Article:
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    Default Re: Are we trapped by treatments?

    Actually the article reports on multiple researchers and breeders. and the quote above does not come from Adam.

    Regardless the issue of this thread is "are Beekeepers keeping themselves strapped to treatments. Not sure I see the importance of Who said What in there. What I do see important is that anyone anywhere said it at all. "Yeah I keep bees half assed and get half assed results, Lousy breeders".
    Stand for what you believe, even if you stand alone.

  4. #4
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    Default Re: Are we trapped by treatments?

    Quote Originally Posted by Daniel Y View Post
    "Yeah I keep bees half assed and get half assed results, Lousy breeders".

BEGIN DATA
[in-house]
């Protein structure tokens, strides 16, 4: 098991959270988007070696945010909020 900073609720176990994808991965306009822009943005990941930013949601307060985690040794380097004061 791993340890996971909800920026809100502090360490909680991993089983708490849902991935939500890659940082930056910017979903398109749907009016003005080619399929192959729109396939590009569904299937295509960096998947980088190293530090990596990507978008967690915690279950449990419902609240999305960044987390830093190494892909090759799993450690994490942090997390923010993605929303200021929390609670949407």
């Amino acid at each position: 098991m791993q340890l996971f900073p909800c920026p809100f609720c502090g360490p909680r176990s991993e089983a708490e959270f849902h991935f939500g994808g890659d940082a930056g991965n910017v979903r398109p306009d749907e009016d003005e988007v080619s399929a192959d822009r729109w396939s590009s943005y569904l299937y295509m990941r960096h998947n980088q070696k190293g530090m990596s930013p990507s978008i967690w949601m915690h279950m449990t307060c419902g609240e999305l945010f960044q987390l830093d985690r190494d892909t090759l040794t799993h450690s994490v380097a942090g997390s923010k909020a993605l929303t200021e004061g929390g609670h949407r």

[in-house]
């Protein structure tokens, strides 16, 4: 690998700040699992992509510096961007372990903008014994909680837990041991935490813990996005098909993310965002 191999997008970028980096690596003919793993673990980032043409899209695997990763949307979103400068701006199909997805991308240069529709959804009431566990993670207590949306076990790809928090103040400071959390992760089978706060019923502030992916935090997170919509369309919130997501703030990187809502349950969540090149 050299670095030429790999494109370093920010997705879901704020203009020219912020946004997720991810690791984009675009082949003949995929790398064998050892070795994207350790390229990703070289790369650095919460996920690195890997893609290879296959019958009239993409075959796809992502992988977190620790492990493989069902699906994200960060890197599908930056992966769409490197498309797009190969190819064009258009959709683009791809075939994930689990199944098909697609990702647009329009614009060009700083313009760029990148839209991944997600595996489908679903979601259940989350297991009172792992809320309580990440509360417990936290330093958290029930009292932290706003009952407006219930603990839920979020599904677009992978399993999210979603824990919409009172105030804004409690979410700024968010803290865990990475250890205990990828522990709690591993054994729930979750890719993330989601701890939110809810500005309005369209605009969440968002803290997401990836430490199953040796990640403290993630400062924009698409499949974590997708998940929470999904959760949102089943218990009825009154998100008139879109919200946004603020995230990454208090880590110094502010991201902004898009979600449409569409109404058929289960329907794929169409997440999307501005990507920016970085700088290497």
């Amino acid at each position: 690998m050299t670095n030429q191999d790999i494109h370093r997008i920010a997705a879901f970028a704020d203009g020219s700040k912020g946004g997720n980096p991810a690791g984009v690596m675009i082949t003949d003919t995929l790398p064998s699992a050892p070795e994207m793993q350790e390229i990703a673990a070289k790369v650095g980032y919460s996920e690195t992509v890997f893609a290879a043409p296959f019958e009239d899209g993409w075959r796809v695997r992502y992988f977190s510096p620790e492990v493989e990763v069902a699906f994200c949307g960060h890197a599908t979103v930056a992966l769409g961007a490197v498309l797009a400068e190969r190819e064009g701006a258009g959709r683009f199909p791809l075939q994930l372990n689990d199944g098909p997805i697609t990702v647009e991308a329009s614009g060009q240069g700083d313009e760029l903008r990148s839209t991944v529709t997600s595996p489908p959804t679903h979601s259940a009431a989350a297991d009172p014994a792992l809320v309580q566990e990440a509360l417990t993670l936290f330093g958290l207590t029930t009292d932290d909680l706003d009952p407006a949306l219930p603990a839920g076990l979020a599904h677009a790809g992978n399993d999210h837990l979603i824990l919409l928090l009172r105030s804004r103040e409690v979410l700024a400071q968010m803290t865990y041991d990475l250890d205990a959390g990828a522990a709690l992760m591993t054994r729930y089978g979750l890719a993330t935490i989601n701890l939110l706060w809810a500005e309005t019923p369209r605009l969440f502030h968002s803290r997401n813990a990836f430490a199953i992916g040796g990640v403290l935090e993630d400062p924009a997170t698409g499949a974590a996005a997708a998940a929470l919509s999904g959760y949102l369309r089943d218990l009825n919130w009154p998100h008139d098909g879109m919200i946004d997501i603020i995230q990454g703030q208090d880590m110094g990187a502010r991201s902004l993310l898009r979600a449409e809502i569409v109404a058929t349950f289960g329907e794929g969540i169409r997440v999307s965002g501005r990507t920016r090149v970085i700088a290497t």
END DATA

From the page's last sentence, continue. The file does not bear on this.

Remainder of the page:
Is there a reason that you quote from a Washington Post article but don't provide a link?
    Last edited by Rader Sidetrack; 12-22-2012 at 08:09 AM.
    Graham
    USDA Zone 7A Elevation 1400 ft

  5. #5
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    Default Re: Are we trapped by treatments?

    Quote Originally Posted by Daniel Y View Post
    and the quote above does not come from Adam.
    Of course the quote doesn't come from Adam... It's the article's author that I quoted.

    Adam doesn't refer to himself in the third-person. And it seems that he doesn't treat.
    BeeCurious
    Trying to think inside the box...

  6. #6
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    Default Re: Are we trapped by treatments?

    as with a lot of things, the answer is usually not cut and dry.

    at one extreme, you might have someone who doesn't invest the time and energy to inspect all of their hives for diseases and pests, and applies treatments religously to all of their hives according to a timetable, according to 'standard' practices, and based on what has worked for them in the past. there are risks with this approach, including creating resistance to the treatments, contaminating the comb and honey, discouraging the natural resistance the bees may delevop, upsetting the microbiota, ect.